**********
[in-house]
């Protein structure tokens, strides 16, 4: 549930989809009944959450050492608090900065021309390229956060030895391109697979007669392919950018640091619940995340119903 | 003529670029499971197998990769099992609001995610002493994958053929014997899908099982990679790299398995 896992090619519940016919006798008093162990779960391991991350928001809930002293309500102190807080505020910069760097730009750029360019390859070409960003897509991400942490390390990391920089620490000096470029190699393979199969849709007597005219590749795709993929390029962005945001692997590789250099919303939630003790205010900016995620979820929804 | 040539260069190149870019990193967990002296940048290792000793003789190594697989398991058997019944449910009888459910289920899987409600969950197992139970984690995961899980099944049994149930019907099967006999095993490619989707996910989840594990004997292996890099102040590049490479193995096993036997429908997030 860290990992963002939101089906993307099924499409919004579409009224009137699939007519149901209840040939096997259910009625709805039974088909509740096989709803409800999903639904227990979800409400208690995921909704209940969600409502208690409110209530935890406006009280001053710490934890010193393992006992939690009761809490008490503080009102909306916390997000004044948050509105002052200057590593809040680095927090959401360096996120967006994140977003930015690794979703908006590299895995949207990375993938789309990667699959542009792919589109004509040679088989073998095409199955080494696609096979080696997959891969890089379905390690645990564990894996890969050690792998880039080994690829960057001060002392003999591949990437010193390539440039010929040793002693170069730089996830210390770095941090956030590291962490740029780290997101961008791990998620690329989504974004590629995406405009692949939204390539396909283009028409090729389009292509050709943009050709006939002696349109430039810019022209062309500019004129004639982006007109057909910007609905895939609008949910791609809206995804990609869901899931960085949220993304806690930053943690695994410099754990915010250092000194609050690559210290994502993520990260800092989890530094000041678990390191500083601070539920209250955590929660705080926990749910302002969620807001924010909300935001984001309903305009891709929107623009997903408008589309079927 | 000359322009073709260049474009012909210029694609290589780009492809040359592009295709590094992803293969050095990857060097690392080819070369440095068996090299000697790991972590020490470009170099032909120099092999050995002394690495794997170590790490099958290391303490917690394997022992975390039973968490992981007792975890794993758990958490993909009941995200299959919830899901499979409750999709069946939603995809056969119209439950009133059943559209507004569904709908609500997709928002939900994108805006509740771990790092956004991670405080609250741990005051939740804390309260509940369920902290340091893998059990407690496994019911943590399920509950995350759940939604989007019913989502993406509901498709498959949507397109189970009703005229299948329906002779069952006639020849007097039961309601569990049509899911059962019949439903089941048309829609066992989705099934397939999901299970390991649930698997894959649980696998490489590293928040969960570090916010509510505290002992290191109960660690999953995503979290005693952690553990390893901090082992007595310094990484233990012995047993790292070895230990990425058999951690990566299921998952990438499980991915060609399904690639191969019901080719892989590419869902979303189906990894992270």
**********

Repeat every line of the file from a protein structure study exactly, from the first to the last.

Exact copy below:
[in-house]
């Protein structure tokens, strides 16, 4: 549930989809009944959450050492608090900065021309390229956060030895391109697979007669392919950018640091619940995340119903 | 003529670029499971197998990769099992609001995610002493994958053929014997899908099982990679790299398995 896992090619519940016919006798008093162990779960391991991350928001809930002293309500102190807080505020910069760097730009750029360019390859070409960003897509991400942490390390990391920089620490000096470029190699393979199969849709007597005219590749795709993929390029962005945001692997590789250099919303939630003790205010900016995620979820929804 | 040539260069190149870019990193967990002296940048290792000793003789190594697989398991058997019944449910009888459910289920899987409600969950197992139970984690995961899980099944049994149930019907099967006999095993490619989707996910989840594990004997292996890099102040590049490479193995096993036997429908997030 860290990992963002939101089906993307099924499409919004579409009224009137699939007519149901209840040939096997259910009625709805039974088909509740096989709803409800999903639904227990979800409400208690995921909704209940969600409502208690409110209530935890406006009280001053710490934890010193393992006992939690009761809490008490503080009102909306916390997000004044948050509105002052200057590593809040680095927090959401360096996120967006994140977003930015690794979703908006590299895995949207990375993938789309990667699959542009792919589109004509040679088989073998095409199955080494696609096979080696997959891969890089379905390690645990564990894996890969050690792998880039080994690829960057001060002392003999591949990437010193390539440039010929040793002693170069730089996830210390770095941090956030590291962490740029780290997101961008791990998620690329989504974004590629995406405009692949939204390539396909283009028409090729389009292509050709943009050709006939002696349109430039810019022209062309500019004129004639982006007109057909910007609905895939609008949910791609809206995804990609869901899931960085949220993304806690930053943690695994410099754990915010250092000194609050690559210290994502993520990260800092989890530094000041678990390191500083601070539920209250955590929660705080926990749910302002969620807001924010909300935001984001309903305009891709929107623009997903408008589309079927 | 000359322009073709260049474009012909210029694609290589780009492809040359592009295709590094992803293969050095990857060097690392080819070369440095068996090299000697790991972590020490470009170099032909120099092999050995002394690495794997170590790490099958290391303490917690394997022992975390039973968490992981007792975890794993758990958490993909009941995200299959919830899901499979409750999709069946939603995809056969119209439950009133059943559209507004569904709908609500997709928002939900994108805006509740771990790092956004991670405080609250741990005051939740804390309260509940369920902290340091893998059990407690496994019911943590399920509950995350759940939604989007019913989502993406509901498709498959949507397109189970009703005229299948329906002779069952006639020849007097039961309601569990049509899911059962019949439903089941048309829609066992989705099934397939999901299970390991649930698997894959649980696998490489590293928040969960570090916010509510505290002992290191109960660690999953995503979290005693952690553990390893901090082992007595310094990484233990012995047993790292070895230990990425058999951690990566299921998952990438499980991915060609399904690639191969019901080719892989590419869902979303189906990894992270």